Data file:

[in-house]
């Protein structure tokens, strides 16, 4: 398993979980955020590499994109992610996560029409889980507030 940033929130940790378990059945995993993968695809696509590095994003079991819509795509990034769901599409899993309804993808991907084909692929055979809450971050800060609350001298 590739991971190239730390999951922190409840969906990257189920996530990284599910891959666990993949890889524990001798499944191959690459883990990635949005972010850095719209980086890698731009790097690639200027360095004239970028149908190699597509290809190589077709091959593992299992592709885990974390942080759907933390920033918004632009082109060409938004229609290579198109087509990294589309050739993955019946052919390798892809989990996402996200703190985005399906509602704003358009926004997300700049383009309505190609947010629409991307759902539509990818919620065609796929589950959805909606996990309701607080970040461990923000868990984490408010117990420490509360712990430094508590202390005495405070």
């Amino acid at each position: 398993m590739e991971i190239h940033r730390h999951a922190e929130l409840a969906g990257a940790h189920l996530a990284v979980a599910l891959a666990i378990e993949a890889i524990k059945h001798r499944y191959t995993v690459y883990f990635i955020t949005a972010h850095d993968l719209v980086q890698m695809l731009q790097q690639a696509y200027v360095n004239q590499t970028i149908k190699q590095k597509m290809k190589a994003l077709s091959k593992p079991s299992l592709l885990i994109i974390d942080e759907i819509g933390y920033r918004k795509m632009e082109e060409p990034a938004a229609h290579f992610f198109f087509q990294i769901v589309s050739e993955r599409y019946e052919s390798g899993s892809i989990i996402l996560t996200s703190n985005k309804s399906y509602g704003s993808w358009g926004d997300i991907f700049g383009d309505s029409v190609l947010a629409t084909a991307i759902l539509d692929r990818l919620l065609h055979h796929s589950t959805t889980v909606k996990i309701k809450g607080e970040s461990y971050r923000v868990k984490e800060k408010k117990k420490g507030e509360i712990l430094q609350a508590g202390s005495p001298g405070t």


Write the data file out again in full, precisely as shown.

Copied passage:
[in-house]
């Protein structure tokens, strides 16, 4: 398993979980955020590499994109992610996560029409889980507030 940033929130940790378990059945995993993968695809696509590095994003079991819509795509990034769901599409899993309804993808991907084909692929055979809450971050800060609350001298 590739991971190239730390999951922190409840969906990257189920996530990284599910891959666990993949890889524990001798499944191959690459883990990635949005972010850095719209980086890698731009790097690639200027360095004239970028149908190699597509290809190589077709091959593992299992592709885990974390942080759907933390920033918004632009082109060409938004229609290579198109087509990294589309050739993955019946052919390798892809989990996402996200703190985005399906509602704003358009926004997300700049383009309505190609947010629409991307759902539509990818919620065609796929589950959805909606996990309701607080970040461990923000868990984490408010117990420490509360712990430094508590202390005495405070």
């Amino acid at each position: 398993m590739e991971i190239h940033r730390h999951a922190e929130l409840a969906g990257a940790h189920l996530a990284v979980a599910l891959a666990i378990e993949a890889i524990k059945h001798r499944y191959t995993v690459y883990f990635i955020t949005a972010h850095d993968l719209v980086q890698m695809l731009q790097q690639a696509y200027v360095n004239q590499t970028i149908k190699q590095k597509m290809k190589a994003l077709s091959k593992p079991s299992l592709l885990i994109i974390d942080e759907i819509g933390y920033r918004k795509m632009e082109e060409p990034a938004a229609h290579f992610f198109f087509q990294i769901v589309s050739e993955r599409y019946e052919s390798g899993s892809i989990i996402l996560t996200s703190n985005k309804s399906y509602g704003s993808w358009g926004d997300i991907f700049g383009d309505s029409v190609l947010a629409t084909a991307i759902l539509d692929r990818l919620l065609h055979h796929s589950t959805t889980v909606k996990i309701k809450g607080e970040s461990y971050r923000v868990k984490e800060k408010k117990k420490g507030e509360i712990l430094q609350a508590g202390s005495p001298g405070t």